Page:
Learn How to Manage the Weaknesses and to Bring Out the Strengths of Your Personality Type.
By Jim Pate
Perhaps the most important realization that an individual can make in their quest for personal growth is that there is no single formula that defines the path to personal success. We all have different goals and priorities, which means that different activities and attitudes will make us feel good about ourselves. We also have different natural strengths and weaknesses that are a part of our inherent personality type. How then, as individuals, can we feel successful in our lives?
Each personality type has a different idea of what it means to be successful. Self-knowledge is one common goal that will help everyone achieve personal success. We all have important role models and influencers in our lives who may have basic values that are quite different from our own. If this is the case, it’s important to recognize that the discrepancy between what we have been taught is truly important and what we personally believe to be truly important is due to a difference in perspective. If we spend our time and effort trying to meet somebody else’s idea of success, and ignore or belittle any conflicting messages from our own psyche, then we will find ourselves exhausted and unhappy. Realizing what is truly important to us is a major step towards achieving personal success.
Recognize Your Weaknesses
While improving our self-knowledge and realizing our true goals can be very liberating, we should not discard the rules of the society in which we live. We must recognize that other people’s value systems are no less important than our own. And we must recognize and accept that we live in a society in which certain personality types and behaviors are more suited towards particular tasks. This is the second key that will open the door towards personal growth.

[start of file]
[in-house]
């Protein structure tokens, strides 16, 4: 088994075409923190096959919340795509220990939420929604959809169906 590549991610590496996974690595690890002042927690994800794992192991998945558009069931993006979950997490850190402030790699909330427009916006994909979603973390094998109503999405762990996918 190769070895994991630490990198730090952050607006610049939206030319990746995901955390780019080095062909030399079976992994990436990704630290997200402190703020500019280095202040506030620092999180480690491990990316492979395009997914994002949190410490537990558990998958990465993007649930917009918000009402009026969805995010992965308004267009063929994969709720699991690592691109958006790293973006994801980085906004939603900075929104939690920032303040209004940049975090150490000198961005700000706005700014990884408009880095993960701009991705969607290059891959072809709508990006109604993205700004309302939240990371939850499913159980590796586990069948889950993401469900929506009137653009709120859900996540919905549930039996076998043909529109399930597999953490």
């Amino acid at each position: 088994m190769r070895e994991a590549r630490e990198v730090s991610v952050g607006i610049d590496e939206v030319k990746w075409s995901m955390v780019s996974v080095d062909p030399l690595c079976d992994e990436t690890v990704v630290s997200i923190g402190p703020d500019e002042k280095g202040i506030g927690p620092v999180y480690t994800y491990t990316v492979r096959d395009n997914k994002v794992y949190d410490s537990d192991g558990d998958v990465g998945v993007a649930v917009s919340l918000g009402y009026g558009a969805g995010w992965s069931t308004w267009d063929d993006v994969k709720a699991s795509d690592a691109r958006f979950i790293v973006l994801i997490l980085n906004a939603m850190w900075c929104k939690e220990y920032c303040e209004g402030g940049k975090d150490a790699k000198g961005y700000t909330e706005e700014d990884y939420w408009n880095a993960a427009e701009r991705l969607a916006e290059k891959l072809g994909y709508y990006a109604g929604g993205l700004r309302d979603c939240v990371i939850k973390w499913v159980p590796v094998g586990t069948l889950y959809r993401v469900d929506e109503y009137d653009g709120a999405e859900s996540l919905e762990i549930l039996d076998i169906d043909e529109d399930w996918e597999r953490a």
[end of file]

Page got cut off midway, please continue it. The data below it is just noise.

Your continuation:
For example, persons with a preference for Feeling will have a natural advantage over Thinkers in situations that require compassion and awareness of other’s emotions. Conversely, persons with a preference for Thinking will have a natural advantage over Feelers in situations that require the ability to make a decision based on data.
As we learn about our personality type and the types of others, we are empowered with an understanding of why people react differently in different situations. When put into the context of Psychological Type, we can better accept and understand people’s behaviors that are different from ours. These insights are extremely useful and powerful to us as individuals. However, if we are concerned with growing as individuals, we must take care not to use personality type as an excuse for our inappropriate behavior. While it’s powerful and useful to notice that another person’s inappropriate behavior may be due to their personality type, we cannot use the same reasoning on ourselves. We should recognize that our personality type has weaknesses, but we must use that knowledge to conquer those weaknesses rather than to excuse poor behavior. We cannot be responsible for other people’s behavior, but we can control our own.
Accordingly, if we notice that someone seems to be unable to make an impersonal decision that is isolated from human perspective, we should say to ourselves, “Ah ha, here is a Feeler. This person does not use Thinking well, and that is why they’re behaving this way.” Yet when we as Feelers are presented with a situation that requires an impersonal approach, we should NOT say to ourselves “I am a Feeler, and can’t be expected to make decisions based purely on impersonal facts and logic.” This kind of rationalization for behavior is certainly an easy way out of a situation, but it enforces the weakness, making it weaker and weaker still.